From ‘Wooden O’ to ‘A Dream Made Concrete’
: The Fall and Rise of the Open Stage in British Theatre Architecture from 1576 to 1976 and a little before and after

  • John Bush

Student thesis: Doctoral Thesis


This Dissertation traces the history of the type of theatre that does not have a performance space that is separate from its audience – hereinafter described as an ‘open-stage’ theatre – and examines how this form of theatre has fluctuated in and out of fashion over the centuries but is now the dominant form in contemporary British theatre architecture. Following a Literature Review and outline of the research methodology, the development of the open stage is traced briefly from classical antiquity to the public and ‘private’ playhouses built in Elizabethan and Jacobean London. Theories concerning the origin of the Elizabethan playhouse are examined and it is concluded that there is some validity in the theory that London’s first public playhouses were predicated on early (but misguided) images of Roman theatres in the first illustrated editions of Vitruvius’s De architectura. The parallel development of the ‘Italianate’ proscenium-arch theatre is explored in relation to its influence upon later English theatres of the Restoration, which gradually began to adopt the features of their Italian and French cousins. The various forces that converged towards the end of the nineteenth century to end the dominance of the proscenium wall and its separation of the stage from the auditorium, are traced through the movement to ‘restore’ the Elizabethan stage, the growth of ‘Naturalism’ in the writing of drama, and experiments in directing and scenography, particularly in continental Europe. Despite the above developments, the advice being offered to architects and would-be theatre builders in Britain in the immediate post-war period was still in favour of building theatres with a stage and auditorium joined (or separated) by a proscenium opening, and the reasons for this are discussed in detail in Chapter 5.Chapter 6 outlines the ‘catalysts for change’, including the influence of particular events, individuals, and organisations – and changing public attitudes – that resulted in the building of a new generation of theatres with more ’open’ stages and auditoria of various types, the more important of which are described in Chapter 7. In conclusion, the path of these developments is summarised, and conclusions are reached about the reasons for the endurance of the open stage, and observations are made upon the effects of societal changes on the physical form of theatre architecture during the study period.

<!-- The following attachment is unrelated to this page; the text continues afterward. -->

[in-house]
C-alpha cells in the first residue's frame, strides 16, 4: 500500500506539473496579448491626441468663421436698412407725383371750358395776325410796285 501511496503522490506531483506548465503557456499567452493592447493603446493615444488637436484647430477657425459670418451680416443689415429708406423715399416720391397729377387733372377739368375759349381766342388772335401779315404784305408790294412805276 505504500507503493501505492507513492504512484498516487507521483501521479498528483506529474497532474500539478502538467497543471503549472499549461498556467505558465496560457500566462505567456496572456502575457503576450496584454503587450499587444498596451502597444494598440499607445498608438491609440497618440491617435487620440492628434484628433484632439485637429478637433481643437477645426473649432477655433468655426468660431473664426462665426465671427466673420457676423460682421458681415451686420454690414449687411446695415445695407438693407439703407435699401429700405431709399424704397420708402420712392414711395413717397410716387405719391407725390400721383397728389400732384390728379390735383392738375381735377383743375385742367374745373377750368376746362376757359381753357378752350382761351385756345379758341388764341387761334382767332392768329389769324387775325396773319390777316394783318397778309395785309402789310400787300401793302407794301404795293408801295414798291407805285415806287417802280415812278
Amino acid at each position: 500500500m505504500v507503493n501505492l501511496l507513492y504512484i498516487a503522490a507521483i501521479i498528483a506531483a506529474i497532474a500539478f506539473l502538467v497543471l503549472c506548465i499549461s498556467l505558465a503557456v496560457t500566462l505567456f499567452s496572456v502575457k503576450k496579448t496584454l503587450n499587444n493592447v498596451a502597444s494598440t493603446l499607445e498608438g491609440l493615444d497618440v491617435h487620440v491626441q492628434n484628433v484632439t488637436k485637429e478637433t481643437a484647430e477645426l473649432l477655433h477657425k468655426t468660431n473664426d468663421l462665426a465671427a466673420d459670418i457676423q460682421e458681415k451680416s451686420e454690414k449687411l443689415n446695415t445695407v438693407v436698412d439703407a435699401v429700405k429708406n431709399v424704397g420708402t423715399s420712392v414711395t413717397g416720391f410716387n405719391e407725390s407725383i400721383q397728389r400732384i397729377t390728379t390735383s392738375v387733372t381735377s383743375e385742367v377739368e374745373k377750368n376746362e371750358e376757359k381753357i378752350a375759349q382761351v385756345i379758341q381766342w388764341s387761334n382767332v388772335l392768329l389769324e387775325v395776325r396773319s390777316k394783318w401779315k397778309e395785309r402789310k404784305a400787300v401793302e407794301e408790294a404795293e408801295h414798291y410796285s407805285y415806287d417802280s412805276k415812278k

Date of Award9 Jun 2023
Original languageEnglish
SupervisorYun Gao (Main Supervisor)

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